Tim Adams reviews Human Smoke by Nicholson Baker in the Observer Review for June 1st.
A few years ago, dismayed that libraries were destroying their newspaper archives in favour of microfiche, Baker purchased 20 tonnes of old newsprint, including a complete run of the New York Times from the British Library, which was about to pulp it. He has the archive stored in a warehouse near his home in New England. His obsession, subsequently, has been to immerse himself in this paper history.
He has emerged with this extraordinary book, which is, at the very least, a new way of looking at the steps that led to 1939, and the conduct of the war until America's entry in 1941. In a series of dated snippets and cuttings, each one perfectly crafted, the reader is invited to relive an alternative history, one that asks Baker's two explicit questions: 'Was it a good war?' and 'Did waging it help anyone who needed help?'
The book is apparently conceived with an eye to the appeaser's case: For every malevolent action, Baker begins to allow, there might have been an equal but opposite gesture of peace. Churchill, in this astute, comprehensive but energetically selective reading, comes across almost exclusively as bloodthirsty and anti-Semitic, goading Hitler into expanding the conflict by indiscriminate bombing of the Ruhr, intent on promoting 'shock and awe' by inflicting maximum damage on German civilian populations.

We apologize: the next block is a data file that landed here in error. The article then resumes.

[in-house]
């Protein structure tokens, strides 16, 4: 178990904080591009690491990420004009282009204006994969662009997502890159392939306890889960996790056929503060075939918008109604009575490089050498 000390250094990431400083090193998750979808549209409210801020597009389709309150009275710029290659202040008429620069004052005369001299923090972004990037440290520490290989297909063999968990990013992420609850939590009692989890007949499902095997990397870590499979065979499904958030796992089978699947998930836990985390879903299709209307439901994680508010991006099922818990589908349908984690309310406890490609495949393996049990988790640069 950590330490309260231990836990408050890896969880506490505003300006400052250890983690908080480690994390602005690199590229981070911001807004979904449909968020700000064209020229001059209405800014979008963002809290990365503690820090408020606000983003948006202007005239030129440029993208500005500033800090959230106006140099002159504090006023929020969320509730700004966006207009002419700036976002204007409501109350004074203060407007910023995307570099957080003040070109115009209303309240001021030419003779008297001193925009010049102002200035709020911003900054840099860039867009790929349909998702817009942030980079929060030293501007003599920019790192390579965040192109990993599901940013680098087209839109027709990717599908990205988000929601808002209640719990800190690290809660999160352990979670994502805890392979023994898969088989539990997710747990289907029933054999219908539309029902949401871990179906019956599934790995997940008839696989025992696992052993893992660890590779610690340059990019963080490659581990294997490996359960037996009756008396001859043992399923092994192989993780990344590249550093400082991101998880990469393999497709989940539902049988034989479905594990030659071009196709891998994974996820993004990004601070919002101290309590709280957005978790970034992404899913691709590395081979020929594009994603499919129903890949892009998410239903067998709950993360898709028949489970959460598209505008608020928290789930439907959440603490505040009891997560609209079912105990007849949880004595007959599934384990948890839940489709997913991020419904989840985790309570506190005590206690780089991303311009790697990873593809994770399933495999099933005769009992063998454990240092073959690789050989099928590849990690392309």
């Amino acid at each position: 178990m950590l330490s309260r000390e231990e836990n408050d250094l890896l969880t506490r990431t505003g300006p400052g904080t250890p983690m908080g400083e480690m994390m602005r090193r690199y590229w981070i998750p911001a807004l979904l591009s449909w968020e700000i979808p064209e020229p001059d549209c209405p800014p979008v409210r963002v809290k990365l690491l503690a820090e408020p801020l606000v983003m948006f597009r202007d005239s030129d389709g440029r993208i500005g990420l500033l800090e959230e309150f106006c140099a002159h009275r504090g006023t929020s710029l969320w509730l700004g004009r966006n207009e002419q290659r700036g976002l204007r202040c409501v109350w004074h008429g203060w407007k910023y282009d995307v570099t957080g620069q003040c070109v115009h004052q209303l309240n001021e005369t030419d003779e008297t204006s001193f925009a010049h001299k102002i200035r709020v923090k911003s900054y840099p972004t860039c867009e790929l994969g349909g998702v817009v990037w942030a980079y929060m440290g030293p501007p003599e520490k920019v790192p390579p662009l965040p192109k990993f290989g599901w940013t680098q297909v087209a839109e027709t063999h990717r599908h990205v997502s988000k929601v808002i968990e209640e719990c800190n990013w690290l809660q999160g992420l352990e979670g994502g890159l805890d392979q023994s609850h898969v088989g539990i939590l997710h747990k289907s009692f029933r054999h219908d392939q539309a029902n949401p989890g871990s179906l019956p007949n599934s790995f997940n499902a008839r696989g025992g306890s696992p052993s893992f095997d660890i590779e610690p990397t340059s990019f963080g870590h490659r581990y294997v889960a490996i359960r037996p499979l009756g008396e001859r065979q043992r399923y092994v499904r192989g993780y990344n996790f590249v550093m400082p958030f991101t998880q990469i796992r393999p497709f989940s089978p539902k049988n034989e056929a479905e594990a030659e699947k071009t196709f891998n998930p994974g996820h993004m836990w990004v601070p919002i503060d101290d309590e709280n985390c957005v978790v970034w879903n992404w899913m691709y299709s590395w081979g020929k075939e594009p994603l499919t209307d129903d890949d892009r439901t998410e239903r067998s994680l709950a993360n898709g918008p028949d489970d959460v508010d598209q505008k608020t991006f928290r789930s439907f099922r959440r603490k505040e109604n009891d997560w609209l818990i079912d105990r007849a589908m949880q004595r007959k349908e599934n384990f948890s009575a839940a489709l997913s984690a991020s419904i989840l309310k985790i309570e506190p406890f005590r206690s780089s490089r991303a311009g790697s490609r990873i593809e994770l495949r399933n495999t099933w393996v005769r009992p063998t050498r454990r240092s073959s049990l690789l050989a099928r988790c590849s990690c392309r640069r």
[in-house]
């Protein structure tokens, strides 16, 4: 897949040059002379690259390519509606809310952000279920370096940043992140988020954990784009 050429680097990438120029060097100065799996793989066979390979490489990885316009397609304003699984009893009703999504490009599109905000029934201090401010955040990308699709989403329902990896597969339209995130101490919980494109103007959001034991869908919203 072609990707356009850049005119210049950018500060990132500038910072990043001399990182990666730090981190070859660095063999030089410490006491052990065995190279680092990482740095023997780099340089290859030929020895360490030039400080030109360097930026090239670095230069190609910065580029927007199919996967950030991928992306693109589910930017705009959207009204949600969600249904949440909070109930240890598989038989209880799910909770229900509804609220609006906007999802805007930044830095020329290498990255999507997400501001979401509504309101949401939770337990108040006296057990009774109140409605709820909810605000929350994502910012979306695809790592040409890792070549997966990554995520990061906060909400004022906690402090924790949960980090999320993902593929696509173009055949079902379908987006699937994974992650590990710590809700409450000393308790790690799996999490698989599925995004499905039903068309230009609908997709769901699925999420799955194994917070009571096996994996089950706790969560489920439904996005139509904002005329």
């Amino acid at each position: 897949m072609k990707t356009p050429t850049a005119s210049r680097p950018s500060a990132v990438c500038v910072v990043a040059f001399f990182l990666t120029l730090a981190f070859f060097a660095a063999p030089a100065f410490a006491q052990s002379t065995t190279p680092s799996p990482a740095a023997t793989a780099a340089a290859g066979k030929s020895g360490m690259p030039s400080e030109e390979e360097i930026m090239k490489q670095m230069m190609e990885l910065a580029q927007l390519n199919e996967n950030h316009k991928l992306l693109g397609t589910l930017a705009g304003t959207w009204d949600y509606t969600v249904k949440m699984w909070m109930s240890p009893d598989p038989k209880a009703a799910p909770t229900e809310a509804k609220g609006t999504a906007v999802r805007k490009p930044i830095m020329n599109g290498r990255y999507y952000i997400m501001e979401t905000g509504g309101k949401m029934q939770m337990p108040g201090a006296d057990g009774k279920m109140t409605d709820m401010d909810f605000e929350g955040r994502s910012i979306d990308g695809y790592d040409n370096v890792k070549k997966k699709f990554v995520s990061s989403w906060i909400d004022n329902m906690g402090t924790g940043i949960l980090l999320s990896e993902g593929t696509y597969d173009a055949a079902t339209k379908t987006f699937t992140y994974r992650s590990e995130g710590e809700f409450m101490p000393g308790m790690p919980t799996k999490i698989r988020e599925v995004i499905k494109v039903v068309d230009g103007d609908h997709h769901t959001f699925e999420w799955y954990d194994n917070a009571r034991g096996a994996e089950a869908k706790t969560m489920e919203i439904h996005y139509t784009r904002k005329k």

The Third Reich, meanwhile, from scrupulous contemporary reports, is seen to dwell on a preferred Final Solution that would have seen the transport of European Jews to Madagascar, a possibility prevented by the British blockade of ports. Baker does not shirk from Nazi horror stories, but he includes, too, the Gestapo commanders who sought to bring bread to the starving Warsaw Ghetto, and by default begins to suggest that Hitler was 'forced' into genocide by the brutal Allied conduct of the war.
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